Removing color cast of underwater images through non-constant color constancy hypothesis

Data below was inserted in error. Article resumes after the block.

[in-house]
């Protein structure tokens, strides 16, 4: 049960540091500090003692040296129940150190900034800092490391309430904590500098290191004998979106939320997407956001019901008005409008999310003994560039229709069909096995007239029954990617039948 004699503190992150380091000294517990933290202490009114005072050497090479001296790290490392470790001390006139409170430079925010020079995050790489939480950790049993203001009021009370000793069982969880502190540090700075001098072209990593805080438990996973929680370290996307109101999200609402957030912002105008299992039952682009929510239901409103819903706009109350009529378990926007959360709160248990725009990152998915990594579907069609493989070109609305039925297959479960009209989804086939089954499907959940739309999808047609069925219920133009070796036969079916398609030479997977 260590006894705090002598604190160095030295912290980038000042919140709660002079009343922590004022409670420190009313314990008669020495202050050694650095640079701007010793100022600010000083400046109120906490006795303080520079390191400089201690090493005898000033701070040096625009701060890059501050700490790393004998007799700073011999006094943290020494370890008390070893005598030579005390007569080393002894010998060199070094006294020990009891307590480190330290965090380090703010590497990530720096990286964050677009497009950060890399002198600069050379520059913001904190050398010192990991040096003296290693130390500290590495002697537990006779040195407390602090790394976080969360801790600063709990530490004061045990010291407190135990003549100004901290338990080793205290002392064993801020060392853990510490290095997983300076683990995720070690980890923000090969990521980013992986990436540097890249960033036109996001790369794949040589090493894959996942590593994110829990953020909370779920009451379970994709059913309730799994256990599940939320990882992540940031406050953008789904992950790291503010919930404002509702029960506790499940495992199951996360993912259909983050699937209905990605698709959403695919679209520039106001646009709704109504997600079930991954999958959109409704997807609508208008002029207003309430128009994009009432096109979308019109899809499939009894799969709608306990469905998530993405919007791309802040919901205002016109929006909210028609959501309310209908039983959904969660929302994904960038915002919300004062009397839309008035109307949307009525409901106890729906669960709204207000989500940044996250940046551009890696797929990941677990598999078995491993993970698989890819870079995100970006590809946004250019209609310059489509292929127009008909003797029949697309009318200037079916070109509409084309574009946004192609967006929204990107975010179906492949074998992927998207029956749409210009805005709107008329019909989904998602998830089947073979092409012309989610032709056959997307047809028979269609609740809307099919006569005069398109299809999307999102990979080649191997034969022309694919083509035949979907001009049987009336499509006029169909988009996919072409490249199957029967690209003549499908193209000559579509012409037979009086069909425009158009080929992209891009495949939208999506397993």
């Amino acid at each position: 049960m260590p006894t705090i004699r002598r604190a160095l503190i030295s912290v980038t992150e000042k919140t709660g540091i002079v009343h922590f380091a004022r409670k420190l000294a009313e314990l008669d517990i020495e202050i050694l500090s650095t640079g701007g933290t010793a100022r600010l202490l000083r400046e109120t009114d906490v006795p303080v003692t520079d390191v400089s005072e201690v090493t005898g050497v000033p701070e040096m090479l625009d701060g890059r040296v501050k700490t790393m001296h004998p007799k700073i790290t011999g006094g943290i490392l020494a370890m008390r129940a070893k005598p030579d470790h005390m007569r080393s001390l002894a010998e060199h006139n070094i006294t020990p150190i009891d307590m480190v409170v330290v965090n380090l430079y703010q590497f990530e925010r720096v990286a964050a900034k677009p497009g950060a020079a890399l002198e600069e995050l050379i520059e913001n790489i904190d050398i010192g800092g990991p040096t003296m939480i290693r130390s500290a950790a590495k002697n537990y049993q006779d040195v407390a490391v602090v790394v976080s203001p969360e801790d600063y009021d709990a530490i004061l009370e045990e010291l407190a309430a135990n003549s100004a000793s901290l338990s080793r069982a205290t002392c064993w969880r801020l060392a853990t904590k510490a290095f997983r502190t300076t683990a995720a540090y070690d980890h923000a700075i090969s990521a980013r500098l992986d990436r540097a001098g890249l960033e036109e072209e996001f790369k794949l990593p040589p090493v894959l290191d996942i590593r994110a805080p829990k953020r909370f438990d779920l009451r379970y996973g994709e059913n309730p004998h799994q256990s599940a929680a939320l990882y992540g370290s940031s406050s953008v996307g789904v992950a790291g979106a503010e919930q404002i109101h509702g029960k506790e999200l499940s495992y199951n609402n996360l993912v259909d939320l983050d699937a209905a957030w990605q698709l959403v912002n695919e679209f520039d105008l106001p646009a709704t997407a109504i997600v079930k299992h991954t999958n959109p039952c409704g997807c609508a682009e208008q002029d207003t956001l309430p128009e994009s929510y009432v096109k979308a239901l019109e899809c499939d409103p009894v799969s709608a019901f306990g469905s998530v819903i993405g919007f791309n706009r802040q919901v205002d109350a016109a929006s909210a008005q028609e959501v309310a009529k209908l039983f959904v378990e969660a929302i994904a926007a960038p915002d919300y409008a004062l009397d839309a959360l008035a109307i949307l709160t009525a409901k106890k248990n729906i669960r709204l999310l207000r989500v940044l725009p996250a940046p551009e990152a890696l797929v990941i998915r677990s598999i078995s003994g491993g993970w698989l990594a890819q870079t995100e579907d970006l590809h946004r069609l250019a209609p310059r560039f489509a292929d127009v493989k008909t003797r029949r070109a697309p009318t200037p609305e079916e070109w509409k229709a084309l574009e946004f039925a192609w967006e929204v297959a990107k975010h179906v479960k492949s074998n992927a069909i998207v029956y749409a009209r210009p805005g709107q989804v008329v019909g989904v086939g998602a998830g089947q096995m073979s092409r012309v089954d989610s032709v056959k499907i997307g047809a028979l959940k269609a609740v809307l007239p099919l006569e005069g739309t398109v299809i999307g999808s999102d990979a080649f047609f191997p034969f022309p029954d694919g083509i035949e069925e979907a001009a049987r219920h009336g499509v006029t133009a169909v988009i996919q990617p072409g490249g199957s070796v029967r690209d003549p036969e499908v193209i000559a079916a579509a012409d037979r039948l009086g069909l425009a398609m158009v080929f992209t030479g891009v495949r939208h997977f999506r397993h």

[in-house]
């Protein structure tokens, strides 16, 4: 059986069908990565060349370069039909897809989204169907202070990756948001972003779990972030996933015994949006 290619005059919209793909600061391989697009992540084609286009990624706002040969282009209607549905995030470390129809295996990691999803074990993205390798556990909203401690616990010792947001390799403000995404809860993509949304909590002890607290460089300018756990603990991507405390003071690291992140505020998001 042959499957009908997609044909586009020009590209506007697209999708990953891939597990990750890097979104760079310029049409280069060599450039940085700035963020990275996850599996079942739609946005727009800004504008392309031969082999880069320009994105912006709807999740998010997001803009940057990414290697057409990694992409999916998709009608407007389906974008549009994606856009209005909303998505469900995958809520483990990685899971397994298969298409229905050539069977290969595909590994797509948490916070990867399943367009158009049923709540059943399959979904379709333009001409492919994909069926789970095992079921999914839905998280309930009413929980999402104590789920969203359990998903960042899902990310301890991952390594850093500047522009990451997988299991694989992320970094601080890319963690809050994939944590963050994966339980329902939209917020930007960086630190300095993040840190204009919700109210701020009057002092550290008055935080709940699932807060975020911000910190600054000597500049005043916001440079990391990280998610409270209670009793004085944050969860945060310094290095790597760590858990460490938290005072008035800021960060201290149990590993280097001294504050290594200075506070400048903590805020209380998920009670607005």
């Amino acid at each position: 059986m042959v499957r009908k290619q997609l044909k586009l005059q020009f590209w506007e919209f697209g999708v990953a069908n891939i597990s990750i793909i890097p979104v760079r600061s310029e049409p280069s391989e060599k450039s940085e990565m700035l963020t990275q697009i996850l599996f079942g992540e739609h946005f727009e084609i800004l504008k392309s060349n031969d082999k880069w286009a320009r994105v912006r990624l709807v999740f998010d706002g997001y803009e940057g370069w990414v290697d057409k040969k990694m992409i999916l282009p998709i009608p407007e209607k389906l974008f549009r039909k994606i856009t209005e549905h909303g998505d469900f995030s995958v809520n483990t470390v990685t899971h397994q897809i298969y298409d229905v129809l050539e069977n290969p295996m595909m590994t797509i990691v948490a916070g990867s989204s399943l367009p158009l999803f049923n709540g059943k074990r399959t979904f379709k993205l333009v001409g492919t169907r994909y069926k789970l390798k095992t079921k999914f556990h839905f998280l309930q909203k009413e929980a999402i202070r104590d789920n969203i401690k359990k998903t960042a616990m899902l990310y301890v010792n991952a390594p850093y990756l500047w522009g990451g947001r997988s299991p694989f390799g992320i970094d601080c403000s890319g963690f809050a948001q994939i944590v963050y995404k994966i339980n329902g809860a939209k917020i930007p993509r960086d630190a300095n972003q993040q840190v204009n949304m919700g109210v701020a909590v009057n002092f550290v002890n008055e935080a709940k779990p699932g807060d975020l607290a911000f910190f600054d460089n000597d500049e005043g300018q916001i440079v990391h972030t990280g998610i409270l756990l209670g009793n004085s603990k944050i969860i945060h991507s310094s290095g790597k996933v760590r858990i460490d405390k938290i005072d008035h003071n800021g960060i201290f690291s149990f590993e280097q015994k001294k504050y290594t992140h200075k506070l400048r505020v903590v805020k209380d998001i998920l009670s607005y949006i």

Color cast is a crucial problem for color image processing. White balance has been widely used to eliminate color cast to improve the image's quality. Most of white balance implementations are based on color constancy hypothesis. A wellknown color constancy hypothesis is given in , unifying White Patch , Grey World , Shades of Grey , and Grey Edge  assumptions in one expression. However, this general hypothesis works on underwater images not as reliable as on common images. In the color constancy hypothesis for common scenes, the ambient light source is spatial constant. But in underwater scenes, the light suffers from serious attenuation, especially in the red part of the visible spectrum. This attenuation causes spatial variance of the ambient light source, which lets classic color constancy hypothesis fail. In this paper, we propose a novel low-level image feature-based color constancy hypothesis for underwater scenes. Based on this hypothesis, we propose an algorithm, using a distance map to estimate multiple gain factors to remove the color cast.